The 1850 United States census can be seen as a historical document that gives insight into the state of the nation's economy in 1850. It is much more detailed and provides more information than the 1840 census.

This census was conducted during a very important period of growth and innovation in the United States, the Industrial Revolution. The statistics in this census provide data on the rate of growth that was taking place in 1850, which resulted in the emergence of the United States as an economic world power. Many of the statistics were compared to those of Great Britain and other world powers. This shows where the United States stood economically relative to the rest of the world.

Data availability

Microdata from the 1850 population census are freely available through the Integrated Public Use Microdata Series. Aggregate data for small areas, together with compatible cartographic boundary files, can be downloaded from the National Historical Geographic Information System.

State rankings

01New York3,097,394
04Virginia [5] 1,421,661
10North Carolina869,039
14South Carolina668,507
19New Jersey489,555
22New Hampshire317,976
XWest Virginia [6] 302,313
28Rhode Island147,545
XNew Mexico61,547
XDistrict of Columbia [7] 51,687

City rankings

RankCityStatePopulation [8] Region (2016) [9]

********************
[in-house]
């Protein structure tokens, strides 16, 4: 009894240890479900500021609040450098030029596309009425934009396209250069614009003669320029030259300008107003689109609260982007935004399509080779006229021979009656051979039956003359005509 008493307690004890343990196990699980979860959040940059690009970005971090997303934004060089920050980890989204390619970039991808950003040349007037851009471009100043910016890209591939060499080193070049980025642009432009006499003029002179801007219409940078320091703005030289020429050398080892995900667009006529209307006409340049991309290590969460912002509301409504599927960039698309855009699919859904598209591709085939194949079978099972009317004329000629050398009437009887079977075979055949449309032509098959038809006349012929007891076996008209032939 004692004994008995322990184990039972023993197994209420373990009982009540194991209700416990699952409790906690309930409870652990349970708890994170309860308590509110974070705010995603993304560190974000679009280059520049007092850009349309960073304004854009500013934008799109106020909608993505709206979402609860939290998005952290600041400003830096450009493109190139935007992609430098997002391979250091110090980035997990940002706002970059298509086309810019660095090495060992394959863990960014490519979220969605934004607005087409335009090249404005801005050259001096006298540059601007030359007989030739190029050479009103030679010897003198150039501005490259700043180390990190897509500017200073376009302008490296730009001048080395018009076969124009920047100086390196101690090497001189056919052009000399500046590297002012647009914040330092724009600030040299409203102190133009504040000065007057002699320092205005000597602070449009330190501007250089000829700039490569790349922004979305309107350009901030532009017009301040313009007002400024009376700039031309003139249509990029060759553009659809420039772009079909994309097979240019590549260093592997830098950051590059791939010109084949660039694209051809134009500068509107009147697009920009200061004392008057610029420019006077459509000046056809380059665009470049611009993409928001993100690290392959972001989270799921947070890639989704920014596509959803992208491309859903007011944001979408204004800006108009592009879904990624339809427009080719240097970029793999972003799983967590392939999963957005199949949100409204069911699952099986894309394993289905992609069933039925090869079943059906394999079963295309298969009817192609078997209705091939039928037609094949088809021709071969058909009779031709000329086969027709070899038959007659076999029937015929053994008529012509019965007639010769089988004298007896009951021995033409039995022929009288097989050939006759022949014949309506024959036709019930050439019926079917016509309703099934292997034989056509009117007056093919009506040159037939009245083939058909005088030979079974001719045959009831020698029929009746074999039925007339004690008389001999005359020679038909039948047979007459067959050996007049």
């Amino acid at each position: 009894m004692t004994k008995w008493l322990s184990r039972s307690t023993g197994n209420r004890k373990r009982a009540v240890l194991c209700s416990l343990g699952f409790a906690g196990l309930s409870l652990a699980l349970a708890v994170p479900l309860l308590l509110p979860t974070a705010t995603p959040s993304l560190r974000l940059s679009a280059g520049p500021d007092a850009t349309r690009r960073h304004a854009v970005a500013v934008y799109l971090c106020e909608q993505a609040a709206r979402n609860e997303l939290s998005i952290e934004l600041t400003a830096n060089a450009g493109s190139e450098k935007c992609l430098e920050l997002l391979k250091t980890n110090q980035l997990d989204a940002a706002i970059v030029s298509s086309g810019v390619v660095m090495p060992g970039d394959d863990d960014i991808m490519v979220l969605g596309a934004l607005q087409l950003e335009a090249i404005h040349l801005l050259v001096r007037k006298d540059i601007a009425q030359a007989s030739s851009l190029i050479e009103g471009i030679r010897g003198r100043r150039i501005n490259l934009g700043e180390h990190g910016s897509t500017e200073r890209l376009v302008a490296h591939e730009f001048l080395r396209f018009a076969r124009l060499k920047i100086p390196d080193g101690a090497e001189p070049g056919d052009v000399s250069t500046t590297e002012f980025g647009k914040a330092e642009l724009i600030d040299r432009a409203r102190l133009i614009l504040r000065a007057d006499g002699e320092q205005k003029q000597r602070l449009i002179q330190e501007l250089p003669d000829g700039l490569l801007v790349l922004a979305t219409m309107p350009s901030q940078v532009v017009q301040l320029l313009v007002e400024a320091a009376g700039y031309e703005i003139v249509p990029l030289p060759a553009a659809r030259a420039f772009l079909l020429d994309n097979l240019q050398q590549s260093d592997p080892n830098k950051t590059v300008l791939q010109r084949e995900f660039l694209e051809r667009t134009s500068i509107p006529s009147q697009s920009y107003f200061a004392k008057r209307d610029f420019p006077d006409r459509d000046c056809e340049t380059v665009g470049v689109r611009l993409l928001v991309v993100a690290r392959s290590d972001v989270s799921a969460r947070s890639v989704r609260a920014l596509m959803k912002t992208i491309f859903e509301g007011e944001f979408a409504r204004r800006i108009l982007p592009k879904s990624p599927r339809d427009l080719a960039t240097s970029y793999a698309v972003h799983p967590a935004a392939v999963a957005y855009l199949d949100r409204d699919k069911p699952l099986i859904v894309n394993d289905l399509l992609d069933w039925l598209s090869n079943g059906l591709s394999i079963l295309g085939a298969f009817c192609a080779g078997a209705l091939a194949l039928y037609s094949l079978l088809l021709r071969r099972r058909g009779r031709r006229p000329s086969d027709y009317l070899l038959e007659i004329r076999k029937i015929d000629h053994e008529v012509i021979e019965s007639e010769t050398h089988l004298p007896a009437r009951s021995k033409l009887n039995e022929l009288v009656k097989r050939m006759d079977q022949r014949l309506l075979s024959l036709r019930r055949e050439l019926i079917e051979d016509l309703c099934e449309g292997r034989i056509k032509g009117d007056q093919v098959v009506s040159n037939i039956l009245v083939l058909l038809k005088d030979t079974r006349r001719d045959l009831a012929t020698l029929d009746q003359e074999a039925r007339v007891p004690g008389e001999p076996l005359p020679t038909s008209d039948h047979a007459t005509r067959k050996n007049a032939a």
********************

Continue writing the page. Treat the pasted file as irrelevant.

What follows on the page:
01 New York New York 515,547 Northeast
02 Baltimore Maryland 169,054 South
03 Boston Massachusetts 136,881 Northeast
04 Philadelphia Pennsylvania 121,376 Northeast
05 New Orleans Louisiana 116,375 South
06 Cincinnati Ohio 115,435 Midwest
07 Brooklyn New York 96,838 Northeast
08 St. Louis Missouri 77,860 Midwest
09 Spring Garden Pennsylvania 58,894 Northeast
10 Albany New York 50,763 Northeast
11 Northern Liberties Pennsylvania 47,223 Northeast
12 Kensington Pennsylvania 46,774 Northeast
13 Pittsburgh Pennsylvania 46,601 Northeast
14 Louisville Kentucky 43,194 South
15 Charleston South Carolina 42,985 South
16 Buffalo New York 42,261 Northeast
17 Providence Rhode Island 41,513 Northeast
18 Washington District of Columbia 40,001 South
19 Newark New Jersey 38,894 Northeast
20 Southwark Pennsylvania 38,799 Northeast
21 Rochester New York 36,403 Northeast
22 Lowell Massachusetts 33,383 Northeast
23 Williamsburgh New York 30,780 Northeast
24 Chicago Illinois 29,963 Midwest
25 Troy New York 28,785 Northeast
26 Richmond Virginia 27,570 South
27 Moyamensing Pennsylvania 26,979 Northeast
28 Syracuse New York 22,271 Northeast
29 Allegheny Pennsylvania 21,262 Northeast
30 Detroit Michigan 21,019 Midwest
31 Portland Maine 20,815 Northeast